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A silky solution to seed counterfeiting

Fake seeds can threaten food security. One fix: silk-based tags encoding unique patterns that can’t be copied.

white seeds, some have circles marked on them
Researchers used drop-casting to produce tags that are less than a tenth of an inch in diameter.Courtesy of the researchers

Counterfeit seeds can cost farmers more than two-thirds of expected crop yields. Now an MIT team may have found a way to outwit fakers: tiny tags of biodegradable silk-based material, each containing a unique combination of chemical signatures.

The technology is based on what are known as physically unclonable functions, or PUFs, a concept used to protect the authenticity of computer chips.

Using drop casting, in which a drop of liquid containing a suspension of the desired materials is deposited on a surface, dean of engineering Anantha Chandrakasan and his colleagues produced tags less than a tenth of an inch in diameter. Then they found a way to add color to silk microparticles and mix four basic types to create random patterns.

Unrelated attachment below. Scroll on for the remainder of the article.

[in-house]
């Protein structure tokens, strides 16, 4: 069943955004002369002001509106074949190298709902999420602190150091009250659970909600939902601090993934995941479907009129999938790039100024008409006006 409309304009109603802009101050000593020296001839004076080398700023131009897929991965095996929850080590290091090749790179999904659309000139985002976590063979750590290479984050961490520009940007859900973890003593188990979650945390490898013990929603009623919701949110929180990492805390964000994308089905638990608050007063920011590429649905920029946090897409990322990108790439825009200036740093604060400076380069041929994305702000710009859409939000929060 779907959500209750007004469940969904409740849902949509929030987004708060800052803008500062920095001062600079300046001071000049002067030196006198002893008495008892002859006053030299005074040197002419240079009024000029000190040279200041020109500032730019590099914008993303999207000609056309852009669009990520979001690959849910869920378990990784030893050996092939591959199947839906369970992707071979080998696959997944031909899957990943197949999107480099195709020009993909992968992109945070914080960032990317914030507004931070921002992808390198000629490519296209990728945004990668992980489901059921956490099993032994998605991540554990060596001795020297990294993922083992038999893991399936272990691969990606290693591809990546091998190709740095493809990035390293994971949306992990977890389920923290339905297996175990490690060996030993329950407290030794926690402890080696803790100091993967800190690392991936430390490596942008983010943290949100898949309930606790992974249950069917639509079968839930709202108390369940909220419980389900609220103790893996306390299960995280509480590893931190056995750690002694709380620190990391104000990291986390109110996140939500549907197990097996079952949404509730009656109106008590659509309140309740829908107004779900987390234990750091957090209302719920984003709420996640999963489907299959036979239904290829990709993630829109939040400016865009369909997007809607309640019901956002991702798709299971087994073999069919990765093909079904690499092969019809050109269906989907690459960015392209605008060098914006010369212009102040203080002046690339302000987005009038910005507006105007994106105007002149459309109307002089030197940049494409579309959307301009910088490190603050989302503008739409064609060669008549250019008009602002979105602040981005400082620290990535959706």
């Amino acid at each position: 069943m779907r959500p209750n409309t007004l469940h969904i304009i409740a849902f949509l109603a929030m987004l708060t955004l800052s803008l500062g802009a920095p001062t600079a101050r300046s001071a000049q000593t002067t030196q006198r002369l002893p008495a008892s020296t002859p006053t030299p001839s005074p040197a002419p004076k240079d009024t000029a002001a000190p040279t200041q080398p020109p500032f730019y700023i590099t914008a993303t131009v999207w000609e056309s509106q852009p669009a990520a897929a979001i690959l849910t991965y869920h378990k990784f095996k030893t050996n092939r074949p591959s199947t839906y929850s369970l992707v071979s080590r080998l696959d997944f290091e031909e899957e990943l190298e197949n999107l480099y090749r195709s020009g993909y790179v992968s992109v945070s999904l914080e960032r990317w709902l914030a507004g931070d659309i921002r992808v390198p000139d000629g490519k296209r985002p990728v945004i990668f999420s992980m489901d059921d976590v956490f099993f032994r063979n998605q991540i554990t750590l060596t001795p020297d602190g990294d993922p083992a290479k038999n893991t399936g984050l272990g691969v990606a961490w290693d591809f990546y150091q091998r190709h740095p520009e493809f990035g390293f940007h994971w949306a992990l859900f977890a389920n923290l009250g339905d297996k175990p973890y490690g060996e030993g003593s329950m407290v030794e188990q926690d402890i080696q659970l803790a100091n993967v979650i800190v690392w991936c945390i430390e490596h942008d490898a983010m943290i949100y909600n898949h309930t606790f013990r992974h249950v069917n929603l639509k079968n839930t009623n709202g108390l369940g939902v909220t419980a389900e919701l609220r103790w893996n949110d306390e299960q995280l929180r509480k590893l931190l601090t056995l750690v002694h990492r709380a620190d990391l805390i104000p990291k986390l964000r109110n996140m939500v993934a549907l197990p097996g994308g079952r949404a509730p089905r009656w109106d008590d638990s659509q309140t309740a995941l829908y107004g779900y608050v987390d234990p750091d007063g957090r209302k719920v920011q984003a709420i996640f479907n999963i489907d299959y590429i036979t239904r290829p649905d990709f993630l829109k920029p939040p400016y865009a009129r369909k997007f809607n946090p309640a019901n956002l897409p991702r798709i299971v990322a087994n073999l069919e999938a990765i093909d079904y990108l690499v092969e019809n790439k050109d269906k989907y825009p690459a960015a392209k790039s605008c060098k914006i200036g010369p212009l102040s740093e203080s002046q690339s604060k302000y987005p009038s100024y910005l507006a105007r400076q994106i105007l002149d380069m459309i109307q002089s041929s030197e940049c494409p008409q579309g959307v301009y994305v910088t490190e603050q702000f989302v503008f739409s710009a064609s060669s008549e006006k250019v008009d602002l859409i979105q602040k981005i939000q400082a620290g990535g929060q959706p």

“With a minimal amount of silk, we were able to generate 128 random bits of security,” says Benedetto Marelli, a professor of civil and environmental engineering and a coauthor of the paper. The patterns can be read out by a cell-phone camera with a macro lens, processed locally to generate the PUF code, and sent to the cloud and compared against a secure database.

As Marelli says, it’s democratic—“something that you can literally read with your phone, and you can fabricate by simply drop-casting a solution, without using any advanced manufacturing technique.”

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